The ‘war on terror’ has an intellectual arm, and many of the most significant contributors are ‘liberals’. One key problem is the prevalence of pleas for a lack of understanding. Those who have attempted to understand causes have been portrayed as themselves a cause of 9/11. A prime example is the work of Alan Dershowitz, a Harvard law professor with a reputation for liberal stances on civil liberties. For Dershowitz, attempting to understand and eliminate the root causes of terrorism was “exactly the wrong approach” – and indeed helped to explain why 9/11 happened in the first place. For Dershowitz, the sensible response to terrorism is to send out this message: “we will hunt you down and destroy your capacity to engage in terrorism.” What is most troubling here is the wilful blindness to root causes, combined with the old fantasy that terrorists are finite and can be physically hunted down and destroyed. It was Ami Ayalon – head of Shabak, Israel’s General Security Service between 1996 and 2000 – who observed that “those who want victory” against terror without addressing underlying grievances “want an unending war.”
Chaos and double standards
The lack of connection between chosen victim (Iraq) and stated problem (9/11) is reminiscent of a witch-hunt. And just as the old Salem witch-hunts were informed by settlers’ paranoia about Native Americans and “living on the edge of chaos”, so too the intellectuals who bolster the ‘war on terror’ tend to dwell on the threat of chaos. An article by Robert Kaplan called ‘The Coming Anarchy’ – which circulated widely around US embassies after its publication in February 1994 on the even of the Rwandan genocide – illustrates the sense of threat and paranoia that significantly preceded 9/11. Kaplan portrayed the global ‘threats’ of overpopulation, drugs, disease and refugees as a kind of witch’s brew threatening to spill over into a more orderly and rational Western world. The analysis is often credited with helping to reinforce US isolationism in the mid-1990s. Kaplan’s emphasis on conflict as a kind of mindless evil fed easily into a sense of powerlessness in the face of suffering overseas, with whole areas of the world in danger of being dismissed as beyond help. 9/11 compounded these existing fears of chaos and mindless violence. The perceived anarchy beyond the West was now held by Kaplan to justify ignoring international laws and procedures:
foreign affairs entails a separate, sadder morality than the kind we apply in domestic policy and in our daily lives. That is because domestically we operate under the rule of law, while the wider world is an anarchic realm where we are forced to take the law into our own hands.
This analysis was echoed by Tony Blair’s adviser Robert Cooper. In 2005, Cooper was nominated by Prospect magazine as one of the top 100 ‘public intellectuals’ in the world, and his views throw disturbing light on what came to pass for respectable analysis. Cooper stated in April 2002:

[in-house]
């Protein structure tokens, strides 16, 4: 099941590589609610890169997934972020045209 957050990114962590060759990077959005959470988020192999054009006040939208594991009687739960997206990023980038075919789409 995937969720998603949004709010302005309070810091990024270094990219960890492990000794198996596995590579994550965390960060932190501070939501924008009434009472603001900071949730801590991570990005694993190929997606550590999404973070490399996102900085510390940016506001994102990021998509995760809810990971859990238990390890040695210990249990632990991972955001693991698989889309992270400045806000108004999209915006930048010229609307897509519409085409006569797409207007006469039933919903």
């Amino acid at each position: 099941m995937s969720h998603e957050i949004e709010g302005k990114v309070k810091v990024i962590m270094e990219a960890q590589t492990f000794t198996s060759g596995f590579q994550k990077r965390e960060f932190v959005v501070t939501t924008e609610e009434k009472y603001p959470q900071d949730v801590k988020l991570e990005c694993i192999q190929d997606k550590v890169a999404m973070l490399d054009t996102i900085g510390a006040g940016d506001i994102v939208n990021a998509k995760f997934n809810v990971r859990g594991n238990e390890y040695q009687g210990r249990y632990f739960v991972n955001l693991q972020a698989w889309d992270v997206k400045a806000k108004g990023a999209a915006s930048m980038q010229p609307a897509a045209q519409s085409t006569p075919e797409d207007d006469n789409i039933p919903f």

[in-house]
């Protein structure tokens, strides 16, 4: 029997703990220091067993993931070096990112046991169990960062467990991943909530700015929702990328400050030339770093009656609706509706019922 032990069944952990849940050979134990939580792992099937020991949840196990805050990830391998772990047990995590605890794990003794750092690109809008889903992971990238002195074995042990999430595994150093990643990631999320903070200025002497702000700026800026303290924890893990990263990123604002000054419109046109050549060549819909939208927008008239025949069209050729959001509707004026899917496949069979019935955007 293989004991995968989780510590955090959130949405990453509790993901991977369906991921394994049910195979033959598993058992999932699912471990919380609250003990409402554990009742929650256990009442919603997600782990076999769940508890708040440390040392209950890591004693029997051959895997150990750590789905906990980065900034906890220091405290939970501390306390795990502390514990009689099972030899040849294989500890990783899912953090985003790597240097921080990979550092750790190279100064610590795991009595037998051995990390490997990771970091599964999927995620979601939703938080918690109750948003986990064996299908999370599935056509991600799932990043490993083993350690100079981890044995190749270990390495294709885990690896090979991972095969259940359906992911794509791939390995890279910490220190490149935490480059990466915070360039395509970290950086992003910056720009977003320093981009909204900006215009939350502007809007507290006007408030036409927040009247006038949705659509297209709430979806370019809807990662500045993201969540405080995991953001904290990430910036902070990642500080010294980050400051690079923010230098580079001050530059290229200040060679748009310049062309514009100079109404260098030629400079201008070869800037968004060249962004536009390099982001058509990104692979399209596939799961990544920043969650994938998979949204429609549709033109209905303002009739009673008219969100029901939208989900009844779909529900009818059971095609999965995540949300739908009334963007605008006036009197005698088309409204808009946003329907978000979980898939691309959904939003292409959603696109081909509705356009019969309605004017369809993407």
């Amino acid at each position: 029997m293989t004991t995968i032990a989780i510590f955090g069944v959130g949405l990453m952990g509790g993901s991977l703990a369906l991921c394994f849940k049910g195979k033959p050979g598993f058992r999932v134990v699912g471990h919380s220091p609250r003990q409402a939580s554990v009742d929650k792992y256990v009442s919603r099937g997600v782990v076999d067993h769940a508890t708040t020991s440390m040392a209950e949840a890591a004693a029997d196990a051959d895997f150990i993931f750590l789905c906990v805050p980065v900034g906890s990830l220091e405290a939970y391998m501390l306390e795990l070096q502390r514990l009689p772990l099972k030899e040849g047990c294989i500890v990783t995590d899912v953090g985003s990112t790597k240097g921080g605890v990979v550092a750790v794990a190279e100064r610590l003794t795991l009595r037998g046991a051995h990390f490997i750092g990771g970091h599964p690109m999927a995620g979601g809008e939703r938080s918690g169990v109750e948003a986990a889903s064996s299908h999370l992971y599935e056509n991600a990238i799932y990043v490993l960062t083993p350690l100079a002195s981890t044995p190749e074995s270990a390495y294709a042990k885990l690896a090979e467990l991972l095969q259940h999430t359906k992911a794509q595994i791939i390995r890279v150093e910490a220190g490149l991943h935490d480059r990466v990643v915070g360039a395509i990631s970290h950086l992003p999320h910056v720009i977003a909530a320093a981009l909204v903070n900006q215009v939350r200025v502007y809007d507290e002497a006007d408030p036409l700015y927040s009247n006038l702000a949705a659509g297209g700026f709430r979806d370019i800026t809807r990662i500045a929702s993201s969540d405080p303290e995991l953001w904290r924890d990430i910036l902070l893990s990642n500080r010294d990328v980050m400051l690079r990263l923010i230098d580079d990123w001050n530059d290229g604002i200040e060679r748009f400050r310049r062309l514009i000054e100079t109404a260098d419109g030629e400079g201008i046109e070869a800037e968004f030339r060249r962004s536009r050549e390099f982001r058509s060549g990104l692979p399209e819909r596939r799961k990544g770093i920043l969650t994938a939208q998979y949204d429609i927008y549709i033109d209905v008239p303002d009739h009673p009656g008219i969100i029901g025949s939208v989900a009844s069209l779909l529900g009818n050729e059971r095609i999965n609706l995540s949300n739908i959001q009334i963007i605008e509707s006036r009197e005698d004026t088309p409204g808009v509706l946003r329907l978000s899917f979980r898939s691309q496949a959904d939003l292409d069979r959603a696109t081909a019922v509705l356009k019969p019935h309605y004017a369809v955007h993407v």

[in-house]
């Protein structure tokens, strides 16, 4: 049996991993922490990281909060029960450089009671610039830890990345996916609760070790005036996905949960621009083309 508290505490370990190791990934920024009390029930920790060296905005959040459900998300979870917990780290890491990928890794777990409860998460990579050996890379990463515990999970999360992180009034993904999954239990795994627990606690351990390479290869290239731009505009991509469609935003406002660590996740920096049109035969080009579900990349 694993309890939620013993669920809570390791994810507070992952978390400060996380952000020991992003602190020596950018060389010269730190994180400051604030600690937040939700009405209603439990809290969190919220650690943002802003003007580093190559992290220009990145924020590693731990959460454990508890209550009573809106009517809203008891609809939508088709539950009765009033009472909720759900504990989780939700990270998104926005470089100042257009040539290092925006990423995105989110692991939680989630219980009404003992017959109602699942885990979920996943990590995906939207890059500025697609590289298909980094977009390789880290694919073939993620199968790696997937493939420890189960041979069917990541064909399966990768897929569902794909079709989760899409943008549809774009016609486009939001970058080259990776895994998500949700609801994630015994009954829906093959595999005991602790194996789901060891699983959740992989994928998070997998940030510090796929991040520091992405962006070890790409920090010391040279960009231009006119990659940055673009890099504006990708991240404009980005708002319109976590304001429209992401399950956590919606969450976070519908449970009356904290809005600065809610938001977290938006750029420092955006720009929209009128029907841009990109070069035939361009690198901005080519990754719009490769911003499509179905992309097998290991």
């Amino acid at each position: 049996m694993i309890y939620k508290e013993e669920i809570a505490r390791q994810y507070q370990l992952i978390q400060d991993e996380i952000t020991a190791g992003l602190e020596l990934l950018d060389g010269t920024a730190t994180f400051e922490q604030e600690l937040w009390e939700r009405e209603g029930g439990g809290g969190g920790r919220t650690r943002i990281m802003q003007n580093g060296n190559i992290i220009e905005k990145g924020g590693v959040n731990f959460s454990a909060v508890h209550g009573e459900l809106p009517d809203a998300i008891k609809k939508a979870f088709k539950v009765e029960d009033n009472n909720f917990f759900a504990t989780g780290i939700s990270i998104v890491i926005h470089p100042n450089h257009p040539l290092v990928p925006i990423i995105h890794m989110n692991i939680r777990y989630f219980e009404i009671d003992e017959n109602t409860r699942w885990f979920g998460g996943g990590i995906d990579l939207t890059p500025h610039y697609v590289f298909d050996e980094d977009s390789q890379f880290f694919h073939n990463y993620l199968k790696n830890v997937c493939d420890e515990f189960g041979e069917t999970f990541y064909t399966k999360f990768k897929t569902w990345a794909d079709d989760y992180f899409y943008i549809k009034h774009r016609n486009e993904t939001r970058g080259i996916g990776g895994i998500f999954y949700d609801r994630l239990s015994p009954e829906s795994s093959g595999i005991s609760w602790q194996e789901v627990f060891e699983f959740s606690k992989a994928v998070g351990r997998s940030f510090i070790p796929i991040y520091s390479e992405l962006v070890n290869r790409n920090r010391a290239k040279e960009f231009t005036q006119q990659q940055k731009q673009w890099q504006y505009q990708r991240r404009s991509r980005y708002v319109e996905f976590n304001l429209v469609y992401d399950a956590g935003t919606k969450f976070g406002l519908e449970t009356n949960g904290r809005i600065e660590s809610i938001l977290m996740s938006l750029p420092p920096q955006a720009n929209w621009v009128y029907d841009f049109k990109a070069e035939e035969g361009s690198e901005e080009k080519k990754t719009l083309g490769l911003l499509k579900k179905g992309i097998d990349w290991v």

The postmodern world has to start to get used to double standards. Among ourselves, we operate on the basis of laws and open cooperative security. But, when dealing with old-fashioned states outside the postmodern continent of Europe, we need to revert to the rougher methods of an earlier era–force, pre-emptive attack, deception, whatever is necessary Among ourselves, we keep the law but when we are operating in the jungle, we must also use the laws of the jungle.
In many ways, this is a restatement not only of attitudes during the Cold War (peace and democracy at home; burning villages and backing coups abroad) but also of the double standards institutionalised in slave-owning democracies run by the Greeks and the Romans (and, to a large extent, the US pre-1865). Influential columnist and author Robert Kagan said Cooper’s notion of an international double standard for power would appear to lie at the heart of Blair’s global strategy. This may sound like criticism, but Kagan intended not to bury the British Prime Minister but to praise him: “give Blair credit for trying. He is the only world leader today who really is trying to find the synthesis of the American and European worldviews.” Kagan himself argued that the US “must live by a double standard”, and he subtly delegitimised European concerns with international law by suggesting that these reflected Europe’s military weakness – a situation reversed in the eighteenth and nineteenth centuries when the US had complained that European powers were ignoring international law and international opinion.
Yet all this lauding of double standards represents a practical as well as a moral error: as Evelyn Lindner’s research suggests (see her Making Enemies, for example), deprivation does not necessarily call forth violence; but when expressed ideals of equality and dignity are violated by double-standards, violence becomes likely.
In his book Breaking the Nations, first published in 2003, Robert Cooper (then serving as Directory-General of the External and Politico-Military Affairs for the Council of the European Union) noted: